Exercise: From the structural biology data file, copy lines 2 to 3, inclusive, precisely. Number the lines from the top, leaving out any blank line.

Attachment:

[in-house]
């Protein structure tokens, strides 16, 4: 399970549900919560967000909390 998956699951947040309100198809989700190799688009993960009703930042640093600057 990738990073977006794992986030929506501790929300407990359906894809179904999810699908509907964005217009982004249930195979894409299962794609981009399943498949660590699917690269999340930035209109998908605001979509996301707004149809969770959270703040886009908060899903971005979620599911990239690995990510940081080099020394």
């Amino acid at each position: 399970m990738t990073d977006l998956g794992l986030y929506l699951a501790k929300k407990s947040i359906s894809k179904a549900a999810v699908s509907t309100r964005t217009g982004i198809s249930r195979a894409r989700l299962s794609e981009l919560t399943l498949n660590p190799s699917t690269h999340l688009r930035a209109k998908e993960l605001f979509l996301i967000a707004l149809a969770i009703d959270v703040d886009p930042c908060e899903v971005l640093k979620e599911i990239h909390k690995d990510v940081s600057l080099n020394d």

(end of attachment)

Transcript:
């Protein structure tokens, strides 16, 4: 399970549900919560967000909390 998956699951947040309100198809989700190799688009993960009703930042640093600057 990738990073977006794992986030929506501790929300407990359906894809179904999810699908509907964005217009982004249930195979894409299962794609981009399943498949660590699917690269999340930035209109998908605001979509996301707004149809969770959270703040886009908060899903971005979620599911990239690995990510940081080099020394």
């Amino acid at each position: 399970m990738t990073d977006l998956g794992l986030y929506l699951a501790k929300k407990s947040i359906s894809k179904a549900a999810v699908s509907t309100r964005t217009g982004i198809s249930r195979a894409r989700l299962s794609e981009l919560t399943l498949n660590p190799s699917t690269h999340l688009r930035a209109k998908e993960l605001f979509l996301i967000a707004l149809a969770i009703d959270v703040d886009p930042c908060e899903v971005l640093k979620e599911i990239h909390k690995d990510v940081s600057l080099n020394d």